Real Time Communications Featured Article

Rumors of the Death of the Desktop Phone Continue to be Exaggerated

July 02, 2015

About a decade ago, the concept of bring-your-own-device (BYOD) in combination with the "officeless office" came into vogue.   Businesses wouldn't assign office space, people would work from home and the rare times they came into the office they would be assigned a cube at random.   The desktop phone, it was asserted, was a thing of the past, to replaced by BYOD and a software system capable of automatically routing phone calls between PBX business numbers and personal mobile phones.  But the desktop phone continues to live and still has plenty of life ahead of it.

Why hasn't the desktop phone disappeared into oblivion? Many businesses have specific requirements for providing voice while cellular infrastructure, even if supplemented by WiFi, has its own limitations unless greatly supplemented. 

At the top of the list for desktop phones are call centers or anything that looks like a call center.  Desktop phones linked to headsets and everything united through software provide a call center agent with a seamless experience in dealing with customers.  While call centers can be distributed, many businesses prefer to keep agents at close hand for monitoring and training purposes.

Any business with regulatory and/or privacy requirements, including legal, financial, and medical professions, are sticking with desk phones at the

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moment as solutions for compliance are easier to implement and keep monitor in a wireline environment.  BYOD devices, even if they have a downloadable client, can provide an unintentional or deliberate evasion path for monitoring solutions.

Receptionists are definitely sticking with a desktop phone for the moment.  The equipment may evolve a bit from the current device with 48 dedicated function keys to a more flexible touch-screen interface, but businesses still need someone in the lobby to greet and screen visitors.  The same can be said for any place that has a secure lobby and needs to have a phone for people to "call up" in order to be admitted.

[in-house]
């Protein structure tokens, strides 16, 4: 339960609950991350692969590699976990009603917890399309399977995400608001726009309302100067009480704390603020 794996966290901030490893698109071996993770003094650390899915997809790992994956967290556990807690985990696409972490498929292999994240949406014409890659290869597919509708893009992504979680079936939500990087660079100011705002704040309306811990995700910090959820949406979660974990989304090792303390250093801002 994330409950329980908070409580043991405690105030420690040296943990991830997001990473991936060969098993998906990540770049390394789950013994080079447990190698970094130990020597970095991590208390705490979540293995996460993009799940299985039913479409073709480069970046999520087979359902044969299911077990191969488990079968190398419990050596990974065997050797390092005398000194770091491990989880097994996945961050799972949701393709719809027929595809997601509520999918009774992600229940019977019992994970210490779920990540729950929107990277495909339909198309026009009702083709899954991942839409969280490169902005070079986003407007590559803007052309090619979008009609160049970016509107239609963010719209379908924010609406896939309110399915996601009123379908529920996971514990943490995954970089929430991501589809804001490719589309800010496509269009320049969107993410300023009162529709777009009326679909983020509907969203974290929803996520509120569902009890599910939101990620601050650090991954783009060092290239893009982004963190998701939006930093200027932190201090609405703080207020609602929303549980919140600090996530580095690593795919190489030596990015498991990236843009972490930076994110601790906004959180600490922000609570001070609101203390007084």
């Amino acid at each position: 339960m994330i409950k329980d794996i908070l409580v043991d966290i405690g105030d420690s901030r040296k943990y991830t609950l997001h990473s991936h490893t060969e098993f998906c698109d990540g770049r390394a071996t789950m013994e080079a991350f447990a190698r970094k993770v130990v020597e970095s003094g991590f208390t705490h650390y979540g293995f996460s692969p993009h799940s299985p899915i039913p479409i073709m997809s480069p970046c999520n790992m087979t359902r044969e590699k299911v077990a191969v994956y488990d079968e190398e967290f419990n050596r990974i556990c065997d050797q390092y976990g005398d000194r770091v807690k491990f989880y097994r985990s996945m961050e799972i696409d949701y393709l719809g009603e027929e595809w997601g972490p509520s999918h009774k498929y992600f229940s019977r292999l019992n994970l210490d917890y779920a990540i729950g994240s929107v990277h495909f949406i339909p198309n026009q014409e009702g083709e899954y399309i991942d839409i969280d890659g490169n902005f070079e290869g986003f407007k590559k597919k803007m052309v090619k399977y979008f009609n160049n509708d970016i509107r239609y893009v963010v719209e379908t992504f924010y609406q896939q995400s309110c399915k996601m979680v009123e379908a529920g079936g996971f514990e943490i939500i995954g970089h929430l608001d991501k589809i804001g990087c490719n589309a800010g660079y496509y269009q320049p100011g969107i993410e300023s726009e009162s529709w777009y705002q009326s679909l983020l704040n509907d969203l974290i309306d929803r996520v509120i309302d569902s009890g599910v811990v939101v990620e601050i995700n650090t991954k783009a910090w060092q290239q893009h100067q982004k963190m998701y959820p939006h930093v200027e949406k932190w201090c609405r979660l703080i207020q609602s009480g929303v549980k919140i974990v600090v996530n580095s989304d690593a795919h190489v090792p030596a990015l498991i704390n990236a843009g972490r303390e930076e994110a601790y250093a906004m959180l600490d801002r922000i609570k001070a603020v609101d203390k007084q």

Government agencies are going to stick with desktop phones for the near future.  The wired phone offers a combination of security and reliability, while BYOD doesn't (yet) fit well in civil service.  Given the controversies with officials conducting business using non-government email services, it is unlikely that the desktop phone will go the way of BYOD anytime soon.

The other painful truth is cellular doesn't work everywhere without careful engineering, making it much more difficult to put calls through.   Radio signals don't carry into basements, elevators and the inner core of buildings unless there is hardware to do so.  Newer construction can include repeaters designed to carry cellular service throughout a building, but doing so requires planning, capital expenditures, and maintenance, since repeaters occasionally break just like everything else. Older buildings can be retrofitted, but pulling cable and breaking through walls adds to the cost of deployment.

WiFi is often touted as a work-around, providing voice on smart phones with the proper PBX and software support, but engineering to support quality of service on a wireless network has to be sharp.  If there are pre-existing problems with the WiFi network to begin with, such as too many users and/or not enough access points, running voice over it is a non-starter.

Cell phones are built to be carried.  They aren't optimized for hands-free operation, such as talking to someone while looking up things on a desktop workstation.  They require power, which means providing or bringing a charger for the phone.  Leave the charger at home and work stops until the employee runs out and buys a new one.  Drop the phone into the pool or otherwise kill it, and the employee is not effective until they get a new one with all the software reloaded

 A desktop phone simply works and is maintained by the corporate technical support staff.  It is an additional expense, but the phone just works and is available for use anytime picks up the handset.  The simplicity involved makes it an attractive tool even in the era of BYOD.

It's going to take some time before desktop phones start to significant decline in businesses.  Consider that fax, a technology that should have been phased out years ago, continues to be sold and used today, with many service providers supporting fax over IP (FoIP). Given the survival of fax, it's hard to be optimistic about the death of the desktop phone.

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